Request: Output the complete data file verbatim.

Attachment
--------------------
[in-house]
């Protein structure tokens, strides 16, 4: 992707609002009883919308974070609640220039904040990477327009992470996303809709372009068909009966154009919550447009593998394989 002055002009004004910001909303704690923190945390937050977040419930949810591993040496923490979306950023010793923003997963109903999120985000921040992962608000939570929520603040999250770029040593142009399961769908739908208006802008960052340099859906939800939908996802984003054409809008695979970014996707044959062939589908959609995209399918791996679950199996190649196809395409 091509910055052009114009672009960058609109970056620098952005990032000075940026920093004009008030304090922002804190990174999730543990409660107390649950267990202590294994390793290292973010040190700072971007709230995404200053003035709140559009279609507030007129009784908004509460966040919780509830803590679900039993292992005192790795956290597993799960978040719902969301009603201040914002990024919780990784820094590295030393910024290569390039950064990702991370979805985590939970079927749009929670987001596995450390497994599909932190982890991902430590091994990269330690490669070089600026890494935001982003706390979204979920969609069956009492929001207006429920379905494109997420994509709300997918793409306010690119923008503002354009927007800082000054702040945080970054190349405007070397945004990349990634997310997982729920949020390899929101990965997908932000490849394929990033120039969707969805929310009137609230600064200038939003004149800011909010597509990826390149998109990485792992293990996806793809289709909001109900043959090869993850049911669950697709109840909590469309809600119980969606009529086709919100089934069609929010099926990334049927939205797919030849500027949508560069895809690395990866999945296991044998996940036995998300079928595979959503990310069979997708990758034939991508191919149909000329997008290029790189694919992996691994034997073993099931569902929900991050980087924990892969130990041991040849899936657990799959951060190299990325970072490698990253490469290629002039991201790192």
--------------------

[in-house]
């Protein structure tokens, strides 16, 4: 992707609002009883919308974070609640220039904040990477327009992470996303809709372009068909009966154009919550447009593998394989 002055002009004004910001909303704690923190945390937050977040419930949810591993040496923490979306950023010793923003997963109903999120985000921040992962608000939570929520603040999250770029040593142009399961769908739908208006802008960052340099859906939800939908996802984003054409809008695979970014996707044959062939589908959609995209399918791996679950199996190649196809395409 091509910055052009114009672009960058609109970056620098952005990032000075940026920093004009008030304090922002804190990174999730543990409660107390649950267990202590294994390793290292973010040190700072971007709230995404200053003035709140559009279609507030007129009784908004509460966040919780509830803590679900039993292992005192790795956290597993799960978040719902969301009603201040914002990024919780990784820094590295030393910024290569390039950064990702991370979805985590939970079927749009929670987001596995450390497994599909932190982890991902430590091994990269330690490669070089600026890494935001982003706390979204979920969609069956009492929001207006429920379905494109997420994509709300997918793409306010690119923008503002354009927007800082000054702040945080970054190349405007070397945004990349990634997310997982729920949020390899929101990965997908932000490849394929990033120039969707969805929310009137609230600064200038939003004149800011909010597509990826390149998109990485792992293990996806793809289709909001109900043959090869993850049911669950697709109840909590469309809600119980969606009529086709919100089934069609929010099926990334049927939205797919030849500027949508560069895809690395990866999945296991044998996940036995998300079928595979959503990310069979997708990758034939991508191919149909000329997008290029790189694919992996691994034997073993099931569902929900991050980087924990892969130990041991040849899936657990799959951060190299990325970072490698990253490469290629002039991201790192």